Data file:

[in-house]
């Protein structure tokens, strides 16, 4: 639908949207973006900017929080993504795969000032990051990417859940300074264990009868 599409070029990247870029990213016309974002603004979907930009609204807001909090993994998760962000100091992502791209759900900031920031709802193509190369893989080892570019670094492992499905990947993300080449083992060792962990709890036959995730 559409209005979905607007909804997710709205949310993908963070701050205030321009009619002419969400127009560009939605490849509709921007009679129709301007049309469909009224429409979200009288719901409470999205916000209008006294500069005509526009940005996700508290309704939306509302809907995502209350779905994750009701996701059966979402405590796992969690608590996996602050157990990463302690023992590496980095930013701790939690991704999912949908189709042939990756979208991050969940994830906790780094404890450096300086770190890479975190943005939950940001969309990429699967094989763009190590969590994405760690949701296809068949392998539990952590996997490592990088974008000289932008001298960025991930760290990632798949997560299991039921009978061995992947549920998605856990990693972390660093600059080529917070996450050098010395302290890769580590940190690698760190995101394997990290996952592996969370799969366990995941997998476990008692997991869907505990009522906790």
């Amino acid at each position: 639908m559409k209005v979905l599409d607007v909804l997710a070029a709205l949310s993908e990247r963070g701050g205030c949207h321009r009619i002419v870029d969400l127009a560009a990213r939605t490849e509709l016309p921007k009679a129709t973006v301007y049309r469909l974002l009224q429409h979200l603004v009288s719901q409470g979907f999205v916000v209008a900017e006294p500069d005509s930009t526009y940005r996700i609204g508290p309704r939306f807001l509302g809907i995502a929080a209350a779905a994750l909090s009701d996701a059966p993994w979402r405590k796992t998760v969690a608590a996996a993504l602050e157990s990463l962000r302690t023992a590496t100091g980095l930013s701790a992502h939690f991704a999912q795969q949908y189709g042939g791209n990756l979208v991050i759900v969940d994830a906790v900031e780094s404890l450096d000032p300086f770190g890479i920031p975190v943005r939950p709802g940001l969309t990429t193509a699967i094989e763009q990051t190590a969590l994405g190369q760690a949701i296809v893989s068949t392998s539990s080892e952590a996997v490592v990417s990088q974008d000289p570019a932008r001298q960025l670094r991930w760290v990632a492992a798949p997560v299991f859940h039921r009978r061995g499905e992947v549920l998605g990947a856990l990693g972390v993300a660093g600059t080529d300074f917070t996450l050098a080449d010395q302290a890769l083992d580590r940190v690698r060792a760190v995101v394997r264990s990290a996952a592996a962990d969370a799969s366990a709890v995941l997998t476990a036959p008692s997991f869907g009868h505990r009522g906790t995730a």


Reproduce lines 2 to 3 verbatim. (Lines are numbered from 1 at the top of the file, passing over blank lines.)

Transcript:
């Protein structure tokens, strides 16, 4: 639908949207973006900017929080993504795969000032990051990417859940300074264990009868 599409070029990247870029990213016309974002603004979907930009609204807001909090993994998760962000100091992502791209759900900031920031709802193509190369893989080892570019670094492992499905990947993300080449083992060792962990709890036959995730 559409209005979905607007909804997710709205949310993908963070701050205030321009009619002419969400127009560009939605490849509709921007009679129709301007049309469909009224429409979200009288719901409470999205916000209008006294500069005509526009940005996700508290309704939306509302809907995502209350779905994750009701996701059966979402405590796992969690608590996996602050157990990463302690023992590496980095930013701790939690991704999912949908189709042939990756979208991050969940994830906790780094404890450096300086770190890479975190943005939950940001969309990429699967094989763009190590969590994405760690949701296809068949392998539990952590996997490592990088974008000289932008001298960025991930760290990632798949997560299991039921009978061995992947549920998605856990990693972390660093600059080529917070996450050098010395302290890769580590940190690698760190995101394997990290996952592996969370799969366990995941997998476990008692997991869907505990009522906790």
């Amino acid at each position: 639908m559409k209005v979905l599409d607007v909804l997710a070029a709205l949310s993908e990247r963070g701050g205030c949207h321009r009619i002419v870029d969400l127009a560009a990213r939605t490849e509709l016309p921007k009679a129709t973006v301007y049309r469909l974002l009224q429409h979200l603004v009288s719901q409470g979907f999205v916000v209008a900017e006294p500069d005509s930009t526009y940005r996700i609204g508290p309704r939306f807001l509302g809907i995502a929080a209350a779905a994750l909090s009701d996701a059966p993994w979402r405590k796992t998760v969690a608590a996996a993504l602050e157990s990463l962000r302690t023992a590496t100091g980095l930013s701790a992502h939690f991704a999912q795969q949908y189709g042939g791209n990756l979208v991050i759900v969940d994830a906790v900031e780094s404890l450096d000032p300086f770190g890479i920031p975190v943005r939950p709802g940001l969309t990429t193509a699967i094989e763009q990051t190590a969590l994405g190369q760690a949701i296809v893989s068949t392998s539990s080892e952590a996997v490592v990417s990088q974008d000289p570019a932008r001298q960025l670094r991930w760290v990632a492992a798949p997560v299991f859940h039921r009978r061995g499905e992947v549920l998605g990947a856990l990693g972390v993300a660093g600059t080529d300074f917070t996450l050098a080449d010395q302290a890769l083992d580590r940190v690698r060792a760190v995101v394997r264990s990290a996952a592996a962990d969370a799969s366990a709890v995941l997998t476990a036959p008692s997991f869907g009868h505990r009522g906790t995730a």